We are true believers in open conversations and honesty with our children. We’ve always answered our oldest daughters’ questions truthfully and are grateful she has not yet doubted the magic of Santa Claus or the tooth fairy. Attending a very ethnically diverse school has been a great experience because from a very young age, our daughters’ peers have introduced her to culture she wouldn’t have learned about so intimately otherwise. There are other ways we are making sure our daughter learns about diversity and awareness too. With just a few simple activities, you can help navigate your way through answering tough questions and empowering your children to form their own opinions.
How to teach your children their voice matters
Raise your voice. Teach your children that their voice matters and to fight for what they believe in. Our daughter loves to read and I’m elated by the delivery of our advanced copy of Danielle, Chronicles of a Superheroine because it’s the story of a young girl making a difference by using her voice. It channels everything our daughter is already doing with her own voice and teaches the importance of standing up for what you believe in. Preorder the book for a January 2019 delivery so you can be prepared for when your child starts navigating these topics too.
Learn by Doing
Inspire your children to care about world issues and create change. Our daughter began learning about ocean conservation at a very young age because she was so interested in marine animals. Many children love the ocean and learning about sea creatures. This was particularly interesting to us because we don’t live in a coastal state so our daughter does not get the same daily awareness as others with awareness campaigns simply because of proximity to the water. This took an effort on our part but by providing our daughter with learning opportunities to interact and engage with thought leaders on the topic, she was enthusiastic to learn more. Being a student at an ethnically diverse school has given her the opportunity to learn so much about other cultures. Empower your children to be confident to ask questions so they can learn by doing.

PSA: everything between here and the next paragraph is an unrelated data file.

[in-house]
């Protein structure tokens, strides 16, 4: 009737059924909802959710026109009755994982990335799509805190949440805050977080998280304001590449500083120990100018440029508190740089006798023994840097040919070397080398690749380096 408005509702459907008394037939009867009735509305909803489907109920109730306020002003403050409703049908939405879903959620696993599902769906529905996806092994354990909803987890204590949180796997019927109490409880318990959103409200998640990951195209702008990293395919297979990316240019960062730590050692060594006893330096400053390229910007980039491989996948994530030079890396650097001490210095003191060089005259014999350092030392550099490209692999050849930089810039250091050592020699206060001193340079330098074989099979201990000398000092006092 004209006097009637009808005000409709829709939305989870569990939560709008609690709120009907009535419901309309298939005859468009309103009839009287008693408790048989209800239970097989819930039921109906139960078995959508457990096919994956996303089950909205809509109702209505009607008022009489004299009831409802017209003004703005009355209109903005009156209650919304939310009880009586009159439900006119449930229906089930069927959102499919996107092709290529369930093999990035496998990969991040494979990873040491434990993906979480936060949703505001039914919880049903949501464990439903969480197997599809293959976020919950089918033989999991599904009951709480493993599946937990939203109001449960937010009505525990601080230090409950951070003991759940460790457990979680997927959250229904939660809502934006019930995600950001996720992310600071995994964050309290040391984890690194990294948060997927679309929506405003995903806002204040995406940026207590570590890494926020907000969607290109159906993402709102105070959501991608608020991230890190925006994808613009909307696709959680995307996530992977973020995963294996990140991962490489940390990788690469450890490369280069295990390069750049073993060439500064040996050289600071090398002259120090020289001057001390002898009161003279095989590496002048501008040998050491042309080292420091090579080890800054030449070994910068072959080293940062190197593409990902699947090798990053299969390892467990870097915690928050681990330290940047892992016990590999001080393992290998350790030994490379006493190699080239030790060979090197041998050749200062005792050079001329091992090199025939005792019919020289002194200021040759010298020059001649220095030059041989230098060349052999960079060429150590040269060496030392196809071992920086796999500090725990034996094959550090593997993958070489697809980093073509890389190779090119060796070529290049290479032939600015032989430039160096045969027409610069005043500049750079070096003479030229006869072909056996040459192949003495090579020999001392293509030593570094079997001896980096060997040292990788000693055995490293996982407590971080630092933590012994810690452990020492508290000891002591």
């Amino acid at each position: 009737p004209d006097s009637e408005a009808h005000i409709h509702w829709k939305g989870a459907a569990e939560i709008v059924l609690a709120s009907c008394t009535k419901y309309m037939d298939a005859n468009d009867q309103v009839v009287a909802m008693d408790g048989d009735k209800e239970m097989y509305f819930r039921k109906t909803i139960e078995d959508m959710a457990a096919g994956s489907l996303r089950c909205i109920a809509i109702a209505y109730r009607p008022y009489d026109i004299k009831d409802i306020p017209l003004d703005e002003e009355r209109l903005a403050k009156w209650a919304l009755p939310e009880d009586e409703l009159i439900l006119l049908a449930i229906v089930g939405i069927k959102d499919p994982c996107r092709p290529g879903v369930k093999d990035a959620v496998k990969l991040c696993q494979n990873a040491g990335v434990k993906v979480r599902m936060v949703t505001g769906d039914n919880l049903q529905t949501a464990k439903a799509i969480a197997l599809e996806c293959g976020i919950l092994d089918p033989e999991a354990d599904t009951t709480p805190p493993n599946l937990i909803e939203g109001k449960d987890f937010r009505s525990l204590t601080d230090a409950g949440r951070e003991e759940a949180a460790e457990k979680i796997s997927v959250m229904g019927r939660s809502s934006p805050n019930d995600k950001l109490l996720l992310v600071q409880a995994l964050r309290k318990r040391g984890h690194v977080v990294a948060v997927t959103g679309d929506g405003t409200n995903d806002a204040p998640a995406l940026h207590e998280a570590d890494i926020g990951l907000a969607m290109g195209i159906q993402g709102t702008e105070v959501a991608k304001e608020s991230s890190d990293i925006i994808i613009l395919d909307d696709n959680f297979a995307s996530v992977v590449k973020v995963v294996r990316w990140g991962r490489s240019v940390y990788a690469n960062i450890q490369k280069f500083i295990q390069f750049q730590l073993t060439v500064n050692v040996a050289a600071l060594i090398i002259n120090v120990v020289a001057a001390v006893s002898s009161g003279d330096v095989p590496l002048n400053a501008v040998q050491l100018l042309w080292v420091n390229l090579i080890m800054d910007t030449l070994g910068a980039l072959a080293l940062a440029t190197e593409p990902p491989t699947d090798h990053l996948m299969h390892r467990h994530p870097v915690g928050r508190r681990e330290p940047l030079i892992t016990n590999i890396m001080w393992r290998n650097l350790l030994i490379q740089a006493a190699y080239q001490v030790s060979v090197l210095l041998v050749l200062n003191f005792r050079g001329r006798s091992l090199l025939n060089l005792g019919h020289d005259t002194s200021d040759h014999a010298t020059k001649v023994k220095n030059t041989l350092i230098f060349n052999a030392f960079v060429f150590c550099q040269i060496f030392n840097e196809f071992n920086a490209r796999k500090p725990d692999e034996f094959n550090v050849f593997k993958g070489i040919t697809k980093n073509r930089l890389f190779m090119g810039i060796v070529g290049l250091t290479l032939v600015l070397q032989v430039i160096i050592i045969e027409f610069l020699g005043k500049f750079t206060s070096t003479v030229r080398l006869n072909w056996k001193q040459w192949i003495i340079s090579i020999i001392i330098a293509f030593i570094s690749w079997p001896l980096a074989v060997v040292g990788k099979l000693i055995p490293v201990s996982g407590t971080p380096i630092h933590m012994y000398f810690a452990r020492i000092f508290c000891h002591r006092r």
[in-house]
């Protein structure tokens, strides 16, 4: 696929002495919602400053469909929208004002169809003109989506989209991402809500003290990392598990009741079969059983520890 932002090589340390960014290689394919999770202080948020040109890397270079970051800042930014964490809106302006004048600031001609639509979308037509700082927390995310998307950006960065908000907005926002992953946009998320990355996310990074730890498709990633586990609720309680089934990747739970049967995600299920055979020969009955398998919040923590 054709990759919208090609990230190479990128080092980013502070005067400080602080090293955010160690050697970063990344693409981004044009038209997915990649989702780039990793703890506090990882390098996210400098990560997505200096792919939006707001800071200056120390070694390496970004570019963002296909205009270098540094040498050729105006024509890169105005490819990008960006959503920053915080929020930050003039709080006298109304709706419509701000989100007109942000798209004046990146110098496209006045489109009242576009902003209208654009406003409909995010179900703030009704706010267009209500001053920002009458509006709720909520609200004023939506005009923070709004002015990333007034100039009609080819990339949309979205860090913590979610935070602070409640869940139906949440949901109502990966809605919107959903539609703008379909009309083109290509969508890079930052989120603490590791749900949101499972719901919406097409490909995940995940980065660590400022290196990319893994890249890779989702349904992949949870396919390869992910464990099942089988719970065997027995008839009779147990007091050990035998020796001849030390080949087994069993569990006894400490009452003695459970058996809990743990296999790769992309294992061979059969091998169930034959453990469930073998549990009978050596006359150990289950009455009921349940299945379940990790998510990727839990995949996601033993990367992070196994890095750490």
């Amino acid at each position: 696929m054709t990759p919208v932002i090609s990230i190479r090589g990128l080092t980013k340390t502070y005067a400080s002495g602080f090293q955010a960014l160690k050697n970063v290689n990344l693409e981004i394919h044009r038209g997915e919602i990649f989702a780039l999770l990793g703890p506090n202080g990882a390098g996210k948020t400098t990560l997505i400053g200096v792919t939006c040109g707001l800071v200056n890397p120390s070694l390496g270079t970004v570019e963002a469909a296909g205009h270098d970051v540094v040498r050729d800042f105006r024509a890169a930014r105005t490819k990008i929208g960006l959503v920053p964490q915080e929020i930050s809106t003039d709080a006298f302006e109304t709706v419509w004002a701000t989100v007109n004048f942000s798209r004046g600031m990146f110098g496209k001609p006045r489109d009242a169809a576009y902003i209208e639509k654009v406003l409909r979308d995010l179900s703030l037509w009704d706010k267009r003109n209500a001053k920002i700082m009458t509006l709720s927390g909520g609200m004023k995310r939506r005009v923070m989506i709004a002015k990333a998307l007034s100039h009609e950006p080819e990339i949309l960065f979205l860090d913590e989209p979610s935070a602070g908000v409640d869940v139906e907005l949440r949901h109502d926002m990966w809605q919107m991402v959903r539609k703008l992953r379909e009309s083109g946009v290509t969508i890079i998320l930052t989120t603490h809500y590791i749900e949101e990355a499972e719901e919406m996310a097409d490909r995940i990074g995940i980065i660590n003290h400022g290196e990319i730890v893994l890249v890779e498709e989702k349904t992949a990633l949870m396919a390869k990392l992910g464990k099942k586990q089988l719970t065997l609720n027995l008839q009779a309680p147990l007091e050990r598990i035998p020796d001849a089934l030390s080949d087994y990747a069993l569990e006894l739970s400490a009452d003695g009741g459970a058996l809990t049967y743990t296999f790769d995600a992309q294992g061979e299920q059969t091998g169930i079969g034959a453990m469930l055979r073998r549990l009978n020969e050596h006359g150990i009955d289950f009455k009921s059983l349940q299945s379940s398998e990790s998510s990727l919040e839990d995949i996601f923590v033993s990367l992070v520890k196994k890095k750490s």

Inspire to dream big
Teach your children to never let fear get in the way of following their dreams. Recognizing social inequalities and racial inequality started a much bigger conversation in our home. But talking through the topics and recognizing that although there are obvious challenges, children should dream big because they are the future and need to feel confident about their career ambitions. Fear should never be the reason you don’t follow your dreams.
It’s fall break and we’ll be spending more time reading about Danielle together this week. I’ve already started reading the advanced copy and am looking forward to talking about it to our daughter as she continues learning anyone can change the world.
Learn more about WordFire Press’ Danielle, Chronicles of a Superheroine by connecting with the book character, Danielle, on Facebook, Instagram, Twitter and YouTube.
I was selected for this opportunity as a member of CLEVER and the content and opinions expressed here are all my own.